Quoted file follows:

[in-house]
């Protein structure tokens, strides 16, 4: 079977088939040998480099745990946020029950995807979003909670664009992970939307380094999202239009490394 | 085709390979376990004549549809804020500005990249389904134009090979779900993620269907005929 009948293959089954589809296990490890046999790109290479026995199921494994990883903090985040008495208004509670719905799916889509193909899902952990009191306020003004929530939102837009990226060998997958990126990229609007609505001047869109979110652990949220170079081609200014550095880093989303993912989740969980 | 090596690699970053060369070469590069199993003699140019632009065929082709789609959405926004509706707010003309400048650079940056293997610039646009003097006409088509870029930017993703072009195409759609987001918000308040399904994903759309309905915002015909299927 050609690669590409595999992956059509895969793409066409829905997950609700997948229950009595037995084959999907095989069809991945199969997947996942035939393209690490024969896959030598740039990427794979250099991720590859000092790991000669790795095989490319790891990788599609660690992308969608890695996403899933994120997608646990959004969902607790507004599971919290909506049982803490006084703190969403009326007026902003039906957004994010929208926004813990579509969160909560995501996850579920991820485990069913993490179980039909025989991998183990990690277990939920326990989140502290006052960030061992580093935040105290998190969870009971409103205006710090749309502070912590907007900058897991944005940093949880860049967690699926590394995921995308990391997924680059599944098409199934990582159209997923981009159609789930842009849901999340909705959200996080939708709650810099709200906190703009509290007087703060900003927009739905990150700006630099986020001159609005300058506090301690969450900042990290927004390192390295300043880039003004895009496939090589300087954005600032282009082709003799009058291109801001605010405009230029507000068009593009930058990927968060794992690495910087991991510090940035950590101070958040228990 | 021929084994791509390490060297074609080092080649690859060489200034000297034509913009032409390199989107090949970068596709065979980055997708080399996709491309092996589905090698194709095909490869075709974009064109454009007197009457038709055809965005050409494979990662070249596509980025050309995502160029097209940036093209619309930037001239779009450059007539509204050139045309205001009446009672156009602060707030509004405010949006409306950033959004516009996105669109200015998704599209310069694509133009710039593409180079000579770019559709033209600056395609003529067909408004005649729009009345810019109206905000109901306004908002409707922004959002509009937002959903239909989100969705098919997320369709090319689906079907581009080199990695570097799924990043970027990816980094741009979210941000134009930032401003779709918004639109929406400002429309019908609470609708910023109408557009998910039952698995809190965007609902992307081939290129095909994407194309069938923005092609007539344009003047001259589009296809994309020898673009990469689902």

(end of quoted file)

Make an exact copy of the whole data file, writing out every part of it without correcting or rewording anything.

[in-house]
């Protein structure tokens, strides 16, 4: 079977088939040998480099745990946020029950995807979003909670664009992970939307380094999202239009490394 | 085709390979376990004549549809804020500005990249389904134009090979779900993620269907005929 009948293959089954589809296990490890046999790109290479026995199921494994990883903090985040008495208004509670719905799916889509193909899902952990009191306020003004929530939102837009990226060998997958990126990229609007609505001047869109979110652990949220170079081609200014550095880093989303993912989740969980 | 090596690699970053060369070469590069199993003699140019632009065929082709789609959405926004509706707010003309400048650079940056293997610039646009003097006409088509870029930017993703072009195409759609987001918000308040399904994903759309309905915002015909299927 050609690669590409595999992956059509895969793409066409829905997950609700997948229950009595037995084959999907095989069809991945199969997947996942035939393209690490024969896959030598740039990427794979250099991720590859000092790991000669790795095989490319790891990788599609660690992308969608890695996403899933994120997608646990959004969902607790507004599971919290909506049982803490006084703190969403009326007026902003039906957004994010929208926004813990579509969160909560995501996850579920991820485990069913993490179980039909025989991998183990990690277990939920326990989140502290006052960030061992580093935040105290998190969870009971409103205006710090749309502070912590907007900058897991944005940093949880860049967690699926590394995921995308990391997924680059599944098409199934990582159209997923981009159609789930842009849901999340909705959200996080939708709650810099709200906190703009509290007087703060900003927009739905990150700006630099986020001159609005300058506090301690969450900042990290927004390192390295300043880039003004895009496939090589300087954005600032282009082709003799009058291109801001605010405009230029507000068009593009930058990927968060794992690495910087991991510090940035950590101070958040228990 | 021929084994791509390490060297074609080092080649690859060489200034000297034509913009032409390199989107090949970068596709065979980055997708080399996709491309092996589905090698194709095909490869075709974009064109454009007197009457038709055809965005050409494979990662070249596509980025050309995502160029097209940036093209619309930037001239779009450059007539509204050139045309205001009446009672156009602060707030509004405010949006409306950033959004516009996105669109200015998704599209310069694509133009710039593409180079000579770019559709033209600056395609003529067909408004005649729009009345810019109206905000109901306004908002409707922004959002509009937002959903239909989100969705098919997320369709090319689906079907581009080199990695570097799924990043970027990816980094741009979210941000134009930032401003779709918004639109929406400002429309019908609470609708910023109408557009998910039952698995809190965007609902992307081939290129095909994407194309069938923005092609007539344009003047001259589009296809994309020898673009990469689902």